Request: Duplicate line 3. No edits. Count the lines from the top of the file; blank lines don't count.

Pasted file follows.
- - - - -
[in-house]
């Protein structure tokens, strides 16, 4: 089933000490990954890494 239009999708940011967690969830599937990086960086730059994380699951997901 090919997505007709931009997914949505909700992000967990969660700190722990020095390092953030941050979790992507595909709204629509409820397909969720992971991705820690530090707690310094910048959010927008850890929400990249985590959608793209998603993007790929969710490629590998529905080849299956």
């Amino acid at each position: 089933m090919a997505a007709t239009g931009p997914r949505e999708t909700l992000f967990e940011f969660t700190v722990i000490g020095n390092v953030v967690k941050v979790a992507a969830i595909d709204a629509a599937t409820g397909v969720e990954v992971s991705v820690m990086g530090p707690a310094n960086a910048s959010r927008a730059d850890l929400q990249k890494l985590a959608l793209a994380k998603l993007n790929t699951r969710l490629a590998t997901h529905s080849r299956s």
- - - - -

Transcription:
């Amino acid at each position: 089933m090919a997505a007709t239009g931009p997914r949505e999708t909700l992000f967990e940011f969660t700190v722990i000490g020095n390092v953030v967690k941050v979790a992507a969830i595909d709204a629509a599937t409820g397909v969720e990954v992971s991705v820690m990086g530090p707690a310094n960086a910048s959010r927008a730059d850890l929400q990249k890494l985590a959608l793209a994380k998603l993007n790929t699951r969710l490629a590998t997901h529905s080849r299956s």